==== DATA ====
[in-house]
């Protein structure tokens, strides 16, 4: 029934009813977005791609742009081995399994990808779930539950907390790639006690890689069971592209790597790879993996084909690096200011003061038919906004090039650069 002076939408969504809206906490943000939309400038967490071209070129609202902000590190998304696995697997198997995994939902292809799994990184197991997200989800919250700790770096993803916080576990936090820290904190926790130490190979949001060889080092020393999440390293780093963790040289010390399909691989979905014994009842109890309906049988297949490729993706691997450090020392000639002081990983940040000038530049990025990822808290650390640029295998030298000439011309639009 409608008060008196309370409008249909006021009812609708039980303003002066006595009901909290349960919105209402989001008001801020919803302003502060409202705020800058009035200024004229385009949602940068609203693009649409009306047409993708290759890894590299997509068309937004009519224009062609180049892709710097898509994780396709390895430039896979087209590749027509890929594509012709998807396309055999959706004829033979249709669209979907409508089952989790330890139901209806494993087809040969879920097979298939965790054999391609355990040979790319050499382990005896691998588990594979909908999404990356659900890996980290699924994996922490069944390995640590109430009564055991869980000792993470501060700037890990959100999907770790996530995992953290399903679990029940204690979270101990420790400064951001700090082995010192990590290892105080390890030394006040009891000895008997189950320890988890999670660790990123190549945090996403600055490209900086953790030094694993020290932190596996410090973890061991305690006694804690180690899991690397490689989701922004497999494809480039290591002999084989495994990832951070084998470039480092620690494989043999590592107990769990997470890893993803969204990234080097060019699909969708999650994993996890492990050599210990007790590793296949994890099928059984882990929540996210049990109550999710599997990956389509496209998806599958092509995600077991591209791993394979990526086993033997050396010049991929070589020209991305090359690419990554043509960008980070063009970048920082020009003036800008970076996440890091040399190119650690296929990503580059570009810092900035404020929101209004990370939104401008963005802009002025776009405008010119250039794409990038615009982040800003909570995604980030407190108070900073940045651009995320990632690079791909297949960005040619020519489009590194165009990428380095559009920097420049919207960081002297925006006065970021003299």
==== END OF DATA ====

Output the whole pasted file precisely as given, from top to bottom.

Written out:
[in-house]
């Protein structure tokens, strides 16, 4: 029934009813977005791609742009081995399994990808779930539950907390790639006690890689069971592209790597790879993996084909690096200011003061038919906004090039650069 002076939408969504809206906490943000939309400038967490071209070129609202902000590190998304696995697997198997995994939902292809799994990184197991997200989800919250700790770096993803916080576990936090820290904190926790130490190979949001060889080092020393999440390293780093963790040289010390399909691989979905014994009842109890309906049988297949490729993706691997450090020392000639002081990983940040000038530049990025990822808290650390640029295998030298000439011309639009 409608008060008196309370409008249909006021009812609708039980303003002066006595009901909290349960919105209402989001008001801020919803302003502060409202705020800058009035200024004229385009949602940068609203693009649409009306047409993708290759890894590299997509068309937004009519224009062609180049892709710097898509994780396709390895430039896979087209590749027509890929594509012709998807396309055999959706004829033979249709669209979907409508089952989790330890139901209806494993087809040969879920097979298939965790054999391609355990040979790319050499382990005896691998588990594979909908999404990356659900890996980290699924994996922490069944390995640590109430009564055991869980000792993470501060700037890990959100999907770790996530995992953290399903679990029940204690979270101990420790400064951001700090082995010192990590290892105080390890030394006040009891000895008997189950320890988890999670660790990123190549945090996403600055490209900086953790030094694993020290932190596996410090973890061991305690006694804690180690899991690397490689989701922004497999494809480039290591002999084989495994990832951070084998470039480092620690494989043999590592107990769990997470890893993803969204990234080097060019699909969708999650994993996890492990050599210990007790590793296949994890099928059984882990929540996210049990109550999710599997990956389509496209998806599958092509995600077991591209791993394979990526086993033997050396010049991929070589020209991305090359690419990554043509960008980070063009970048920082020009003036800008970076996440890091040399190119650690296929990503580059570009810092900035404020929101209004990370939104401008963005802009002025776009405008010119250039794409990038615009982040800003909570995604980030407190108070900073940045651009995320990632690079791909297949960005040619020519489009590194165009990428380095559009920097420049919207960081002297925006006065970021003299």